I still had some useful connections into, for example, the Office of the Commonwealth Chief Scientist, and we persuaded Alan to do a keynote address – which was great! – at ACSA’s February 2018 conference; into Department decision-makers around extending core funding; to my ‘old’ colleagues back in Queensland and the then Acting Chief Scientist, Dr Christine Williams and my former boss, the excellent Minister Leeanne Enoch. These ladies both got as excited as I was and devoted time and resources to getting Citizen Science well and truly launched in Queensland through a formal Strategy piece and $500+k initial grant funding for Citizen Science projects. And so on.
And all a great pleasure to be able to assist.
ACSA: So why do you think Citizen Science is important?
GG: For any ACSA Newsletter reader looking for a motivational briefing on this question – for pals, colleagues, family or bosses – if you haven’t yet come across it, this link might be helpful…
From my side, in particular, there are a couple of key drivers here…
Firstly, on capacity…. involving enthusiastic lay people in research studies can drastically expand for researchers the volume and spread of valuable data collection. My previously-noted brother-in-law and engaging the birdwatching community at large is a great example.
Secondly, debunking elitism and mystique…. which sometimes, unfortunately, scientists like to hide behind: “this is all very hard, and complicated, and you need to be very clever (like me) with decades of training behind you (also like me), to be able to contribute.”
Citizen science projects open up how science actually works, and exposing scientists to the broader community as real people, nice people, helpful people doing important work for the benefit of all of us, is very beneficial.
Thirdly, promoting collaboration… which we are still struggling with here in Australia, sadly.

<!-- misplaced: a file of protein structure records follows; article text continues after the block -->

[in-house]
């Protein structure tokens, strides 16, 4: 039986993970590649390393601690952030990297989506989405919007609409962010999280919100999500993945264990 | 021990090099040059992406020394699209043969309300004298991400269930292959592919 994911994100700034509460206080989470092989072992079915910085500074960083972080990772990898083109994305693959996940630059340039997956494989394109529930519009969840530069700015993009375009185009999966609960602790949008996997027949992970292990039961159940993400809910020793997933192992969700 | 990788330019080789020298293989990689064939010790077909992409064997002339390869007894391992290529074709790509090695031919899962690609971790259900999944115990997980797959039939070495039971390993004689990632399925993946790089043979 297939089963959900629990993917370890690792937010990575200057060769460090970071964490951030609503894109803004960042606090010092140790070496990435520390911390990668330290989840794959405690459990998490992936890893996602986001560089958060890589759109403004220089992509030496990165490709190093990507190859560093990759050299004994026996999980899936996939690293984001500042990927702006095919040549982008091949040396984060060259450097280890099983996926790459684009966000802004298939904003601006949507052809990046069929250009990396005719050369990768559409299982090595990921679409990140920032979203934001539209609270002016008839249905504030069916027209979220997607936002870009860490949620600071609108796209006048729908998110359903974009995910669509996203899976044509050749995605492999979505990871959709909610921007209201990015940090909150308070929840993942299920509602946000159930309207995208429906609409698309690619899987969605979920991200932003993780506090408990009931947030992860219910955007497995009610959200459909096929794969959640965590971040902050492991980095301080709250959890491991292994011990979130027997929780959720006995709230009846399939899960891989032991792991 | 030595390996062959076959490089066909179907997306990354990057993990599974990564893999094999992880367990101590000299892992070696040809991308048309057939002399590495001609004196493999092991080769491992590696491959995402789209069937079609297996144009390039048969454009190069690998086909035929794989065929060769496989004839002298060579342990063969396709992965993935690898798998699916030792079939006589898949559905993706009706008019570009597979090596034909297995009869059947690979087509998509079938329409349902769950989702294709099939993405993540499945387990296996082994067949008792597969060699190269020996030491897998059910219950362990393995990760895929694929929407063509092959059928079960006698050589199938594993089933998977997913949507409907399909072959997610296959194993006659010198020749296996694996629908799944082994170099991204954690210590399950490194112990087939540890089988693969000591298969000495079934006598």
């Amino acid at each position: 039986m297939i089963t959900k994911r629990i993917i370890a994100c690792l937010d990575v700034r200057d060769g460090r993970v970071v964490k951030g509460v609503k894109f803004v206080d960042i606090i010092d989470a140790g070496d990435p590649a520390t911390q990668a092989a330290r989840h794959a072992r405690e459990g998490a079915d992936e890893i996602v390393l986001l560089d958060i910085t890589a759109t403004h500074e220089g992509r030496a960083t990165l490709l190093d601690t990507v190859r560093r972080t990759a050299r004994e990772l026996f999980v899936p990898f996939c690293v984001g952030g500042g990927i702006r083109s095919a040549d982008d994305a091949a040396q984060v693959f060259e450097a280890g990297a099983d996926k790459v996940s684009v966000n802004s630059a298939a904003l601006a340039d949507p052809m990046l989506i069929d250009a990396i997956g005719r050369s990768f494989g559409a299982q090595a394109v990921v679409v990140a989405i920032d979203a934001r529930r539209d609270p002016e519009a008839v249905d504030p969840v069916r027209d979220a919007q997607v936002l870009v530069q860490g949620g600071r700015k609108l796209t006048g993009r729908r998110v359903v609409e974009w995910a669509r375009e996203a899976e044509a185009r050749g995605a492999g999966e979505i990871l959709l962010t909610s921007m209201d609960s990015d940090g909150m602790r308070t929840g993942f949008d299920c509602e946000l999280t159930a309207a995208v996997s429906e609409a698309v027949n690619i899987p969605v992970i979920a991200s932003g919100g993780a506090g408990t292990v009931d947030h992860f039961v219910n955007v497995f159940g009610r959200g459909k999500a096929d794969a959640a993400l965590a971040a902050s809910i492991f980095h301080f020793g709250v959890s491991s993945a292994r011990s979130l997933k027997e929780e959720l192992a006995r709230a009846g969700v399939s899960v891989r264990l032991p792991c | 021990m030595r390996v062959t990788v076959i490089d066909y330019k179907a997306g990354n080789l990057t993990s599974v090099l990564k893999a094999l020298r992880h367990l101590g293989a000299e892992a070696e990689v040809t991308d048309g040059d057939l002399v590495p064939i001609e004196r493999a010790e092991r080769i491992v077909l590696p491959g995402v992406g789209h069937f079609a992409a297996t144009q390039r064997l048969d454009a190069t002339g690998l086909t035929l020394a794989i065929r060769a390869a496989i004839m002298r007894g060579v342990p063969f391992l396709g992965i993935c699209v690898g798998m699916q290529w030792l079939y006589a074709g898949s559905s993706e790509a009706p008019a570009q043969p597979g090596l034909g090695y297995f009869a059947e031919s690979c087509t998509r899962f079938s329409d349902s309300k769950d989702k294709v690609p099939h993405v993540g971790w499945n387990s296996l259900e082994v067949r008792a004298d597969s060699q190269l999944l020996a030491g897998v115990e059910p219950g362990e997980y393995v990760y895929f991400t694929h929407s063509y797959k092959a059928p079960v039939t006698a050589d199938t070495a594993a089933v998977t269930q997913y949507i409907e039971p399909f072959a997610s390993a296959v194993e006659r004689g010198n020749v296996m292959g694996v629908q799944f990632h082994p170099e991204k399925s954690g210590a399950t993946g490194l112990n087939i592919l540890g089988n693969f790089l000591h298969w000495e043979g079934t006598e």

I’m fond of quoting that “all business is people business” and that “communication excellence is the baton of leadership” (and that’s maybe twice as much listening as talking – the two ears/one mouth story!) Key skills essential for the broader ‘professional’ scientific corps, to hone and improve. Learning through doing.
ACSA: And finally, what would be your vision for citizen science in Australia in say 3 to 5 years time?
Track record. A burgeoning engagement of citizens in science projects – and results – of importance to communities, meaningfully influencing policy at local, State and Federal level.
No Heads of Science Agencies or Chief Scientists (mea culpa again!) – nor indeed any Ministers of Science – that don’t have citizen science on their priority action list. With funding.
The secret of success. Word-of-mouth spreading like wildfire with both professional scientists and community groups.
Worldwide, marine turtles are at risk. But on the Cooloola Coast in the Gympie region of Queensland, where several endangered, vulnerable and threatened species (including the green, loggerhead, hawksbill and flatback turtles) live, there are some extra challenges. This is an area of dynamic sand movement and many 4WD tourist vehicles use the beach daily, especially during school holidays, because the beach is a gazetted ‘road’. Young hatchlings whose nests survive the king tides and storm surge of the crazy Queensland storms, have to run the gauntlet to survive.
The Cooloola Coast turtle breeding beaches urgently need monitoring and the community needs education about marine turtle behaviour if the turtles trying to nest in this area are to be successful. These beaches and those to the south are vitally important because sand temperature determines the gender of the hatchlings. Only beaches south of Bundeberg are cool enough to result in male turtles, to balance the feminisation of turtles north of this location.
In 2017, one nest was laid right next to the Lifesaver’s Tower on the main swimming beach. It was sadly lost during the first night to the ravages of a large high tide. Luckily for Cooloola turtles, a very experienced turtle carer with extensive experience around the world in turtle rescues, relocating turtle nests and tagging turtles, Joan Burnett, moved into our area. Now her work has been fast tracked thanks to an ACSA Seed Grant!